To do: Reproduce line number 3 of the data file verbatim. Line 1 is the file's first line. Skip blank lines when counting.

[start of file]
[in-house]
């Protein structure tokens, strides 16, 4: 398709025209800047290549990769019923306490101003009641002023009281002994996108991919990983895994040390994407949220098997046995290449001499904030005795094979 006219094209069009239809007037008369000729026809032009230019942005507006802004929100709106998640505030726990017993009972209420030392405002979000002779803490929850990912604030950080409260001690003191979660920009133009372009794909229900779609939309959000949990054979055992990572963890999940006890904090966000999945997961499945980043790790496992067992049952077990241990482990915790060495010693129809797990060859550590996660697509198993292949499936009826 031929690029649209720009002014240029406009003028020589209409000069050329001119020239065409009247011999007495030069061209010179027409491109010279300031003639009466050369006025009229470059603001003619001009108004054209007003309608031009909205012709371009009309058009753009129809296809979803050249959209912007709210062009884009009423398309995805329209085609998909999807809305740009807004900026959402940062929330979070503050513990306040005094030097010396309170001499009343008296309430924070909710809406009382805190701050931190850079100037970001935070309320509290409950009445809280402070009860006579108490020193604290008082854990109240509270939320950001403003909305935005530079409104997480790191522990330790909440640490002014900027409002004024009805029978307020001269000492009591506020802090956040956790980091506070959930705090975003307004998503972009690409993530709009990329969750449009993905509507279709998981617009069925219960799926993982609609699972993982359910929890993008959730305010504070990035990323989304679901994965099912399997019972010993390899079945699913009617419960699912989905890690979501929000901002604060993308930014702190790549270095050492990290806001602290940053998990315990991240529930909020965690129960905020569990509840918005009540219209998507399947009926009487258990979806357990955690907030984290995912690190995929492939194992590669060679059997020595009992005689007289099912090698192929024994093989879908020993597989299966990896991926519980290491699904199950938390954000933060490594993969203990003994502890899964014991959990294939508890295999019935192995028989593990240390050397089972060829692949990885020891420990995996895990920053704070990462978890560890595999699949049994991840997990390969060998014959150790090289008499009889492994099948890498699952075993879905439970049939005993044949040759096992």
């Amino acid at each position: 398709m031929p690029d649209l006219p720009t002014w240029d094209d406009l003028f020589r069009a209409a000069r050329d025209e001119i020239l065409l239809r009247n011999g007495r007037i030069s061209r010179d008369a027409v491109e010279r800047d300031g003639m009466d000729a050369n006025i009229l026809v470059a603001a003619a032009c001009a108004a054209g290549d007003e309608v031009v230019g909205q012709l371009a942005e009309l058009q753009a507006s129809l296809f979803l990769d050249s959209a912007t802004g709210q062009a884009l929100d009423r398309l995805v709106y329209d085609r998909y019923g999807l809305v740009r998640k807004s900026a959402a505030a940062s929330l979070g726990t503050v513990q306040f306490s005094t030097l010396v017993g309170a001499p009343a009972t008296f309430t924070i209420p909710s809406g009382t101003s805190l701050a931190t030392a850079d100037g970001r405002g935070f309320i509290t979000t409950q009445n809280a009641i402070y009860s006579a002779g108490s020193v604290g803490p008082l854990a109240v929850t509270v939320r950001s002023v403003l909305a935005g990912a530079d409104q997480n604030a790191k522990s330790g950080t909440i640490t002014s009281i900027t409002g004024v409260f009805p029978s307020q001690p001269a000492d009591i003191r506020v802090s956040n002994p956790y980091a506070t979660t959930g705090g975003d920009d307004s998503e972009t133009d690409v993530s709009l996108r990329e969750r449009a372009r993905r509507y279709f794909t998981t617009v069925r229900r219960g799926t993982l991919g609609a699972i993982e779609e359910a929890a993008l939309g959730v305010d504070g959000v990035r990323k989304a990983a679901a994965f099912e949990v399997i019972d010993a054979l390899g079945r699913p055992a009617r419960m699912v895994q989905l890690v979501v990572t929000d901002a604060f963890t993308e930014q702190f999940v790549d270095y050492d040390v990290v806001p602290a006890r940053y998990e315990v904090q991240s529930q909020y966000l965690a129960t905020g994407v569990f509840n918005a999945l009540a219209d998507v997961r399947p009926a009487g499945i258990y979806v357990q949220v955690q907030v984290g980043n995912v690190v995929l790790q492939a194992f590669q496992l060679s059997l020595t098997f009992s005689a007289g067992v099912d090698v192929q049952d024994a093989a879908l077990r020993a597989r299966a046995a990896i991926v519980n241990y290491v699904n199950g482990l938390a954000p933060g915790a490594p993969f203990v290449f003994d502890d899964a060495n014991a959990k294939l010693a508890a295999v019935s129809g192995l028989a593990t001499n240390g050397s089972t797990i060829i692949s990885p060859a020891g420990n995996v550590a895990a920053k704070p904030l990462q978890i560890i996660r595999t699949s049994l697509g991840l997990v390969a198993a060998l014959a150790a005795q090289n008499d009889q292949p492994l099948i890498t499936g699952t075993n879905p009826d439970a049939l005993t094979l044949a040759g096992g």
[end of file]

């Amino acid at each position: 398709m031929p690029d649209l006219p720009t002014w240029d094209d406009l003028f020589r069009a209409a000069r050329d025209e001119i020239l065409l239809r009247n011999g007495r007037i030069s061209r010179d008369a027409v491109e010279r800047d300031g003639m009466d000729a050369n006025i009229l026809v470059a603001a003619a032009c001009a108004a054209g290549d007003e309608v031009v230019g909205q012709l371009a942005e009309l058009q753009a507006s129809l296809f979803l990769d050249s959209a912007t802004g709210q062009a884009l929100d009423r398309l995805v709106y329209d085609r998909y019923g999807l809305v740009r998640k807004s900026a959402a505030a940062s929330l979070g726990t503050v513990q306040f306490s005094t030097l010396v017993g309170a001499p009343a009972t008296f309430t924070i209420p909710s809406g009382t101003s805190l701050a931190t030392a850079d100037g970001r405002g935070f309320i509290t979000t409950q009445n809280a009641i402070y009860s006579a002779g108490s020193v604290g803490p008082l854990a109240v929850t509270v939320r950001s002023v403003l909305a935005g990912a530079d409104q997480n604030a790191k522990s330790g950080t909440i640490t002014s009281i900027t409002g004024v409260f009805p029978s307020q001690p001269a000492d009591i003191r506020v802090s956040n002994p956790y980091a506070t979660t959930g705090g975003d920009d307004s998503e972009t133009d690409v993530s709009l996108r990329e969750r449009a372009r993905r509507y279709f794909t998981t617009v069925r229900r219960g799926t993982l991919g609609a699972i993982e779609e359910a929890a993008l939309g959730v305010d504070g959000v990035r990323k989304a990983a679901a994965f099912e949990v399997i019972d010993a054979l390899g079945r699913p055992a009617r419960m699912v895994q989905l890690v979501v990572t929000d901002a604060f963890t993308e930014q702190f999940v790549d270095y050492d040390v990290v806001p602290a006890r940053y998990e315990v904090q991240s529930q909020y966000l965690a129960t905020g994407v569990f509840n918005a999945l009540a219209d998507v997961r399947p009926a009487g499945i258990y979806v357990q949220v955690q907030v984290g980043n995912v690190v995929l790790q492939a194992f590669q496992l060679s059997l020595t098997f009992s005689a007289g067992v099912d090698v192929q049952d024994a093989a879908l077990r020993a597989r299966a046995a990896i991926v519980n241990y290491v699904n199950g482990l938390a954000p933060g915790a490594p993969f203990v290449f003994d502890d899964a060495n014991a959990k294939l010693a508890a295999v019935s129809g192995l028989a593990t001499n240390g050397s089972t797990i060829i692949s990885p060859a020891g420990n995996v550590a895990a920053k704070p904030l990462q978890i560890i996660r595999t699949s049994l697509g991840l997990v390969a198993a060998l014959a150790a005795q090289n008499d009889q292949p492994l099948i890498t499936g699952t075993n879905p009826d439970a049939l005993t094979l044949a040759g096992g």